Here is the house that stood on our property when we bought it in 2006. A large family was raised here, most of whom now live in Javilla. We've been told there were once many families scattered throughout these hills. When someone started the big ranch still in operation today, workers were given a small plot on which to build a house, so they moved to the village for job security and an easier life.
The locals think we're nuts for choosing to live way out here. Had we carefully thought it through before we started building our house, we would have agreed with them. Once construction was underway, we house freaks were so excited we didn't even notice how crazy we were. As a team, Bill and I like nothing better than to choose a piece of land and build what belongs on it.
First we had to build a road up to the building site. Next we had to hold our breath for an entire day of costly drilling until we reached a good water supply 400 feet down. Then began the process of hauling in building materials in the rainy season. Delivery charges of $300 to $400 a pop wreaked havoc with our budget and then we had to pay to repair the public one-lane dirt road from Javilla every time a big heavy delivery truck got stuck in the mud, which seemed to happen every other day.
The closest concrete plant is two and a half hours away and there was no chance a big heavy cement truck could make it out here with road conditions as they are. The workers had to mix concrete for the whole house in a cement mixer. They then pushed it up this ramp in wheelbarrows to pour it bucket by bucket into the forms. Nope, nothing happens quickly here.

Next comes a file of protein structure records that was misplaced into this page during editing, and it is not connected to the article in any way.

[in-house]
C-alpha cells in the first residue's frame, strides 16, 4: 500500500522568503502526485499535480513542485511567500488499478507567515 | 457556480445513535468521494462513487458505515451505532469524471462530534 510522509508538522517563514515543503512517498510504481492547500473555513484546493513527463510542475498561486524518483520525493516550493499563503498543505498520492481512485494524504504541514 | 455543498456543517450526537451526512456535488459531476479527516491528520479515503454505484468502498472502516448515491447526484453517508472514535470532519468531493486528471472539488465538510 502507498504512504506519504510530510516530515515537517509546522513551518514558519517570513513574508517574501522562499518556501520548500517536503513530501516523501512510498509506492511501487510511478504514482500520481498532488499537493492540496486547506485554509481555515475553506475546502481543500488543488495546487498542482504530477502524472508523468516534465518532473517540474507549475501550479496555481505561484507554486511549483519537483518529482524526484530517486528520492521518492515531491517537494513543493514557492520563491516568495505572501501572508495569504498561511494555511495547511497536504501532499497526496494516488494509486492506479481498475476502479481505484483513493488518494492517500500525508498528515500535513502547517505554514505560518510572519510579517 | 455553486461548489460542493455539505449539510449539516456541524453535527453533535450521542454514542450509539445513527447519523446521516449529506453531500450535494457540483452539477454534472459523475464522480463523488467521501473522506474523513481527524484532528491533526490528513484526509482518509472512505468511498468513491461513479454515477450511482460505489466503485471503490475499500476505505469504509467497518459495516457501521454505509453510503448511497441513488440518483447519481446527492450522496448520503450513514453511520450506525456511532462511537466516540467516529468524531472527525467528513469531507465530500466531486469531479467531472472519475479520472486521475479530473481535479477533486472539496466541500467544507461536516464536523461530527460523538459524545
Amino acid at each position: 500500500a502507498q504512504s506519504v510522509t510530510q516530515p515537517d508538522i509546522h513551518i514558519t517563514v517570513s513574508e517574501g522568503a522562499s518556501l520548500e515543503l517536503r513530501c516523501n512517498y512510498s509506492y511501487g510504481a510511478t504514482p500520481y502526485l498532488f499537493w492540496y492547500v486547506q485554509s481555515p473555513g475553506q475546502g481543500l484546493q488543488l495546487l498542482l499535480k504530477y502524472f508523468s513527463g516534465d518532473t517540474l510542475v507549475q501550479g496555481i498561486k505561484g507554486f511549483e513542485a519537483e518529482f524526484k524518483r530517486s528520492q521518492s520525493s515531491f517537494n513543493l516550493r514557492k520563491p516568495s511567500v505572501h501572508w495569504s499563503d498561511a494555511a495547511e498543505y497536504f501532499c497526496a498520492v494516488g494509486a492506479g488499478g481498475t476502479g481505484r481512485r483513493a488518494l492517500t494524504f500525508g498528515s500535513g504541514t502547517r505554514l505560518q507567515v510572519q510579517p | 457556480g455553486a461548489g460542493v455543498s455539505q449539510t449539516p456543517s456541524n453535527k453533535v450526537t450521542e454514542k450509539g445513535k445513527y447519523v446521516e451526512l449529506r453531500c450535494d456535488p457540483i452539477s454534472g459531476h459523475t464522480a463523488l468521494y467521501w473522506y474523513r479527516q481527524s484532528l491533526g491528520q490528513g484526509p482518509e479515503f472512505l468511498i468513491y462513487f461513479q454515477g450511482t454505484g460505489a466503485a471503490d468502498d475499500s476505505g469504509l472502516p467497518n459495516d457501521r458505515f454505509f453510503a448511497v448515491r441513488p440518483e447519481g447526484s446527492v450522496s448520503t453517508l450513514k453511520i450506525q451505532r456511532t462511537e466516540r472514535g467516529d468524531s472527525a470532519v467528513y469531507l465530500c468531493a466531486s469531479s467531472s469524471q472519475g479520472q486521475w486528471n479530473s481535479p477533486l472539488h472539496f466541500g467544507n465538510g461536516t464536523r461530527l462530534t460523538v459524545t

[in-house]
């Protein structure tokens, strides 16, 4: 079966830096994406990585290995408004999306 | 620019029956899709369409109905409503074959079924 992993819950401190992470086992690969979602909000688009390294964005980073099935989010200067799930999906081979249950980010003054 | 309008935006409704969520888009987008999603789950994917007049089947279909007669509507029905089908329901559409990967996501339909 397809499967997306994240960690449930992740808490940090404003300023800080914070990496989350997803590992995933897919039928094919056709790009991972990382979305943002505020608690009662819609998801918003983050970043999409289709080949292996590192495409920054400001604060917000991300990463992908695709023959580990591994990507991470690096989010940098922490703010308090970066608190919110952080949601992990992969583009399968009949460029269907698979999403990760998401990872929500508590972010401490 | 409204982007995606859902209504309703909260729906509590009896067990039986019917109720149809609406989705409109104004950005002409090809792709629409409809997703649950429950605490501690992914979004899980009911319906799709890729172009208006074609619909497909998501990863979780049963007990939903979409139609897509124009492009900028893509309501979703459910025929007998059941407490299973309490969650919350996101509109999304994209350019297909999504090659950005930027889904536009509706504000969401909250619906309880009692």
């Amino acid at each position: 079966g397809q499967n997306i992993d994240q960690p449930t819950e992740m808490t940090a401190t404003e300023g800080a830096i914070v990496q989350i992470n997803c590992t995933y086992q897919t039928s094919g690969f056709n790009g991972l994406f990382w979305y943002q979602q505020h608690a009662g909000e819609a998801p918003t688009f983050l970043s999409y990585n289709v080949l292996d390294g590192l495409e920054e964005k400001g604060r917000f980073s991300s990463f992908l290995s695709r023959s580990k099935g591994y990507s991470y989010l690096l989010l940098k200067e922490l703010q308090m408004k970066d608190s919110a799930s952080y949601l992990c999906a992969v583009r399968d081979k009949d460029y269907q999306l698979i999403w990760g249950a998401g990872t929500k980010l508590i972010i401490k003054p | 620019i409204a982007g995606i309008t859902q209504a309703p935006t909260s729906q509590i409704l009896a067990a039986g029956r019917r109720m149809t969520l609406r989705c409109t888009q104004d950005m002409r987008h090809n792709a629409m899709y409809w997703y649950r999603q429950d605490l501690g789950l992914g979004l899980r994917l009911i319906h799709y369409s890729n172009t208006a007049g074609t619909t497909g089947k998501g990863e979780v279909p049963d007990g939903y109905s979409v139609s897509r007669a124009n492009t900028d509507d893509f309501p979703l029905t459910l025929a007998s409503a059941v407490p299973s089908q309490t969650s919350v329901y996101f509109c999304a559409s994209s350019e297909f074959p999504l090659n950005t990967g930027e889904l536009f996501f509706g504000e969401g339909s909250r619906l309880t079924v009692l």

Having run so many building projects through the years, it was tricky for Bill to oversee the construction of his own home with no knowledge of Spanish or the metric system or tropical building practices. Bill had no other option but to communicate with the foreman using drawings and gestures.
Our clay roof tiles came on two big flatbed trailer trucks all the way from Nicaragua. Once the trucks reached Javilla they couldn't navigate the road to our house so they unloaded thousands of fragile clay tiles one by one and stacked them in an empty lot. We then paid Don Juan to load them onto his little tractor-drawn trailer and haul them out here, which took many trips over several days. With the closest hardware store over an hour away, we had to order extra everything to keep the job running. We paid the workers to correct mistakes and then we'd have to pay again to correct the corrections. We pooh poohed warnings about being too nice to the workers because then they'd take advantage of us. We were innocent and stupidly naive.
We paid for all materials before they were ordered. The English-speaking Costa Rican architect heading up our project from his office in San Jose had arranged things so that he was always several thousand dolllars ahead of us so we couldn't fire him. When our door and window frames were delivered, for the first time since the project began we weren't owed anything, so we emailed the architect that day to let him know we'd be finishing the house ourselves. Apparently, this scenario had played out before because the following morning when we arrived bright and early at the site, we found no trace of the crew or their equipment. We never spoke with the weasel of an architect again. Not worth it.
What was worth all the hassle was our magnificent new house in its jewel of a setting. While other parents our age were selling big houses and downsizing, we moved into our new castle in the wilderness before it had doors or windows or cabinets or running water or electricity. When Sally's boss at her part-time job at college heard about that, he told her the only thing she could do to rebel against her parents would be to become a lawyer.